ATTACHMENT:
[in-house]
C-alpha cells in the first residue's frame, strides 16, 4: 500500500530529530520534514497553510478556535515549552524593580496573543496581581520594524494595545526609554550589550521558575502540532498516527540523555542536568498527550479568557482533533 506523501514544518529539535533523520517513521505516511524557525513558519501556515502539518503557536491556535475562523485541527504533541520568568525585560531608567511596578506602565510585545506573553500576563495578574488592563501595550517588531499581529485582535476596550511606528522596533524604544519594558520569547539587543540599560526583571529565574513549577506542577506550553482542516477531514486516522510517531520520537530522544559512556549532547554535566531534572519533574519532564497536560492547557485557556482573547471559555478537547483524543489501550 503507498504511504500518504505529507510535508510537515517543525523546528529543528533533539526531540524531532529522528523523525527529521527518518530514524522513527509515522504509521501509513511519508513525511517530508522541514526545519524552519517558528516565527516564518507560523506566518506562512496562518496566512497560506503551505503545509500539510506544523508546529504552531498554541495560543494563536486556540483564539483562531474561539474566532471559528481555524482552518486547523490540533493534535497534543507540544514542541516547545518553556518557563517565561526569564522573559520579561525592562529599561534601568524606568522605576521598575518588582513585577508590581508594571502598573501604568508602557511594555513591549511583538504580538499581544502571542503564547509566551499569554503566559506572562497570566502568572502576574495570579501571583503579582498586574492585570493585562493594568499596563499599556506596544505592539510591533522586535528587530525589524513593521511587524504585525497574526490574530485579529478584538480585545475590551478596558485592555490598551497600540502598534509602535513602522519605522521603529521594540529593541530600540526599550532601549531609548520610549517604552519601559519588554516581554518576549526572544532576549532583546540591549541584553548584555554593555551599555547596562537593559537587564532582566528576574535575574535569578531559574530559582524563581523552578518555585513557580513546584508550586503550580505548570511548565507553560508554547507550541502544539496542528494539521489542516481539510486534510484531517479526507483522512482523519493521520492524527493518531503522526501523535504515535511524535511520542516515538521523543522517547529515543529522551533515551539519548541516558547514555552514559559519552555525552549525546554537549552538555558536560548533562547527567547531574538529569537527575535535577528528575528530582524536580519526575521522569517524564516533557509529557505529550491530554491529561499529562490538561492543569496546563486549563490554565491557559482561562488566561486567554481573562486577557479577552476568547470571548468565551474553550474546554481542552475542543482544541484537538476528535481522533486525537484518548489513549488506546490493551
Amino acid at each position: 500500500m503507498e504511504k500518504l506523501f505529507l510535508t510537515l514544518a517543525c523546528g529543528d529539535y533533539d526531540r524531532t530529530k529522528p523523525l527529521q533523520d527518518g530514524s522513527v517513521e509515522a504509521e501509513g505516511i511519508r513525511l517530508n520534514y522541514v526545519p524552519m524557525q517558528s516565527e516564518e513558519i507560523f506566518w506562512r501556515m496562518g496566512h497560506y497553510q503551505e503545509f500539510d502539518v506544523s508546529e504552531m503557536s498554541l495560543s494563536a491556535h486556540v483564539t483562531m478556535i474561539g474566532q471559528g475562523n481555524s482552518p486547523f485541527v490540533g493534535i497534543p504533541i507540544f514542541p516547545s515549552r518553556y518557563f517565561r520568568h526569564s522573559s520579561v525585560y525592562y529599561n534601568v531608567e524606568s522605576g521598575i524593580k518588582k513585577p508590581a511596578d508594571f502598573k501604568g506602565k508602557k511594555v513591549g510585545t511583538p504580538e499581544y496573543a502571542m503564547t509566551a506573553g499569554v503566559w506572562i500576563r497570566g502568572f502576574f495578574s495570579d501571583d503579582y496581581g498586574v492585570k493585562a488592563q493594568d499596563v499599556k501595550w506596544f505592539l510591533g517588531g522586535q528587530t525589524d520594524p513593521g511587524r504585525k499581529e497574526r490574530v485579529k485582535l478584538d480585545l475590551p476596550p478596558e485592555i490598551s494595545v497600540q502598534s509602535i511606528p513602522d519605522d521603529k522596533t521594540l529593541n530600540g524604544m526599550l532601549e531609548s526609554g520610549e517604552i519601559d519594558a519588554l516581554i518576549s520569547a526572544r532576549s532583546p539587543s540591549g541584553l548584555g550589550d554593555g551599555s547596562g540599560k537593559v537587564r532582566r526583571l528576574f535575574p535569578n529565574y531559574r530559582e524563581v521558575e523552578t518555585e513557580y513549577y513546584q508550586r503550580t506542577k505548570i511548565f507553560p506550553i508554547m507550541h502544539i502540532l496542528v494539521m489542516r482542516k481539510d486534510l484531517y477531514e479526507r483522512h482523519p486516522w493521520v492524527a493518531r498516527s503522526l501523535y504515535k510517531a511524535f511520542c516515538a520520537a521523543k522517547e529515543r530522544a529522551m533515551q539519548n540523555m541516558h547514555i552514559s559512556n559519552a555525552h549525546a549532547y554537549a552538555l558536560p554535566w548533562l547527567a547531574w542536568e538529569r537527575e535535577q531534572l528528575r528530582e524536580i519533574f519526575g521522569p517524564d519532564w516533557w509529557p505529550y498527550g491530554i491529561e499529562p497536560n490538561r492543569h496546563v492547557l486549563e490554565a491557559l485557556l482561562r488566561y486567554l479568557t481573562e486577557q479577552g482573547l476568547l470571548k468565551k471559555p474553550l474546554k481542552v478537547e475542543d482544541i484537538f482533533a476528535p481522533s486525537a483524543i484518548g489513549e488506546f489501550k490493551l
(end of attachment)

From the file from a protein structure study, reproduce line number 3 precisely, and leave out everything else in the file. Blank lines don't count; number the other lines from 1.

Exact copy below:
Amino acid at each position: 500500500m503507498e504511504k500518504l506523501f505529507l510535508t510537515l514544518a517543525c523546528g529543528d529539535y533533539d526531540r524531532t530529530k529522528p523523525l527529521q533523520d527518518g530514524s522513527v517513521e509515522a504509521e501509513g505516511i511519508r513525511l517530508n520534514y522541514v526545519p524552519m524557525q517558528s516565527e516564518e513558519i507560523f506566518w506562512r501556515m496562518g496566512h497560506y497553510q503551505e503545509f500539510d502539518v506544523s508546529e504552531m503557536s498554541l495560543s494563536a491556535h486556540v483564539t483562531m478556535i474561539g474566532q471559528g475562523n481555524s482552518p486547523f485541527v490540533g493534535i497534543p504533541i507540544f514542541p516547545s515549552r518553556y518557563f517565561r520568568h526569564s522573559s520579561v525585560y525592562y529599561n534601568v531608567e524606568s522605576g521598575i524593580k518588582k513585577p508590581a511596578d508594571f502598573k501604568g506602565k508602557k511594555v513591549g510585545t511583538p504580538e499581544y496573543a502571542m503564547t509566551a506573553g499569554v503566559w506572562i500576563r497570566g502568572f502576574f495578574s495570579d501571583d503579582y496581581g498586574v492585570k493585562a488592563q493594568d499596563v499599556k501595550w506596544f505592539l510591533g517588531g522586535q528587530t525589524d520594524p513593521g511587524r504585525k499581529e497574526r490574530v485579529k485582535l478584538d480585545l475590551p476596550p478596558e485592555i490598551s494595545v497600540q502598534s509602535i511606528p513602522d519605522d521603529k522596533t521594540l529593541n530600540g524604544m526599550l532601549e531609548s526609554g520610549e517604552i519601559d519594558a519588554l516581554i518576549s520569547a526572544r532576549s532583546p539587543s540591549g541584553l548584555g550589550d554593555g551599555s547596562g540599560k537593559v537587564r532582566r526583571l528576574f535575574p535569578n529565574y531559574r530559582e524563581v521558575e523552578t518555585e513557580y513549577y513546584q508550586r503550580t506542577k505548570i511548565f507553560p506550553i508554547m507550541h502544539i502540532l496542528v494539521m489542516r482542516k481539510d486534510l484531517y477531514e479526507r483522512h482523519p486516522w493521520v492524527a493518531r498516527s503522526l501523535y504515535k510517531a511524535f511520542c516515538a520520537a521523543k522517547e529515543r530522544a529522551m533515551q539519548n540523555m541516558h547514555i552514559s559512556n559519552a555525552h549525546a549532547y554537549a552538555l558536560p554535566w548533562l547527567a547531574w542536568e538529569r537527575e535535577q531534572l528528575r528530582e524536580i519533574f519526575g521522569p517524564d519532564w516533557w509529557p505529550y498527550g491530554i491529561e499529562p497536560n490538561r492543569h496546563v492547557l486549563e490554565a491557559l485557556l482561562r488566561y486567554l479568557t481573562e486577557q479577552g482573547l476568547l470571548k468565551k471559555p474553550l474546554k481542552v478537547e475542543d482544541i484537538f482533533a476528535p481522533s486525537a483524543i484518548g489513549e488506546f489501550k490493551l